Op-ed: White Plains Road BID is too small to function

Photo Steven Goodstein

The White Plains Road Business Improvement District (BID), founded in 1994, is the second smallest BID in a city of 76 BIDs. A BID is a formal organization made up of property owners and commercial tenants funded by a special assessment — billed to property owners — to provide supplemental services. Services provided consist of sanitation, marketing and public events, public safety, streetscape and beautification to improve the district. White Plains Road BID is funded with an annual $110,000 assessment. The district extends from Bolton Street, east along Pelham Parkway South, to White Plains Road and south for three blocks to Brady Avenue; it covers seven block faces and about 88 stores.

Reviewing the White Plains Road BID’s financial statements for fiscal years 2018-2020, the sanitation expense remained flat at 34%, while other expenses such as beautification and marketing decreased by 20%. General and administrative expenses, which includes payroll and rent, increased by 20%. In other words, 60% was spent in general and administrative expense to administer 40% in services mostly for sanitation. No money is spent for public safety and only 6% or $5,700 is spent on beautification and marketing.

The White Plains Road BID has not raised any money or received any grants or funding outside of its $110,000 assessment, which means services will continue to decline as general and administrative expenses continue to rise. Even though the White Plains BID has the largest percentage of overhead, other comparable BIDs in size also did not fare as well as the large-sized BIDs that average 20% or less overhead.

BIDs hold events and do marketing to draw foot traffic to its business corridors. The White Plains BID has no visible presence on social media and its website does not seem updated for years. Its website lists stores closed for years — Dress Barn, Payless ShoeSource, Petland Discounts and 7-eleven — while it omits new stores such as Children’s Place and Chipotle. The BID also has not updated the names of our representatives and instead lists those that have not represented the community since 2013. It held only three events in fiscal year 2020 and four events in fiscal year 2019.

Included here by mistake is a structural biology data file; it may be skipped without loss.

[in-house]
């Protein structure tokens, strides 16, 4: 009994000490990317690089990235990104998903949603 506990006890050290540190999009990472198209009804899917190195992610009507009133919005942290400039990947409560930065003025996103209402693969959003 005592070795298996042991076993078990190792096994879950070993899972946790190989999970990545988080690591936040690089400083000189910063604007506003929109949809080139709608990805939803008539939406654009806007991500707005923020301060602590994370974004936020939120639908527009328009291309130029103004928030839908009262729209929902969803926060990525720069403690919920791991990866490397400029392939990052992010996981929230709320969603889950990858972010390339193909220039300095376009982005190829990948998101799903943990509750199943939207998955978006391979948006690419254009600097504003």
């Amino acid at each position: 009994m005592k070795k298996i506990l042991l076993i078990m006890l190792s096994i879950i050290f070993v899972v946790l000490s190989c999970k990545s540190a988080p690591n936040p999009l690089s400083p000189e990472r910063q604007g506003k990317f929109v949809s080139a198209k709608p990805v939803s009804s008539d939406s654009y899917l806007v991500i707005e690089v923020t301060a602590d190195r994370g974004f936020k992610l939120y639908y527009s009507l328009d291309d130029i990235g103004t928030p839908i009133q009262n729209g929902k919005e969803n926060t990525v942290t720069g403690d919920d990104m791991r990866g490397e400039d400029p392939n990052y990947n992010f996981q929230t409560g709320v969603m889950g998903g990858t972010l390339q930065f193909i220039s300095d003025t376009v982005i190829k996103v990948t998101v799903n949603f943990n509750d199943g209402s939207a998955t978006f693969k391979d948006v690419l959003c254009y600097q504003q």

The White Plains Commercial Corridor is lined with overfilled trash cans, illegal dumping in front of vacant storefronts and graffiti covered and filthy storefronts. After speaking with some stores and making service requests to the NYC Sanitation Department, some of the stores are no longer overfilling their trash bags and leaving them out on our tree pits. However, other stores have refused to clean daily in front of their storefront as required and responded that it is not their trash and not their responsibility.

New York City requires all commercial premises to be maintained (the sidewalk and the area 18 inches from the curb) at the beginning and end of the day. What purpose does the supplemental sanitation provide if some of the stores refuse to help keep the community clean which makes good business sense.

Large BIDs made significant impacts even on property values, but small BIDs, such as the White Plains BID, do not and cannot function on a non-working budget which creates an illusion of action. I suggest the city and the White Plains Road BID redirect the assessment to neighborhood improvement and vocational programs such as Wildcat and Fedcap, which have less overhead and therefore more money for sanitation services.

The city should have more ideas on filling up vacant storefronts which accumulate trash and negatively impact the corridor as well as more sanitation enforcement, which would make White Plains Road cleaner and a better place to do business. The city should offer other alternatives than BIDs to address issues within a business corridor that is too small to become a functioning BID.

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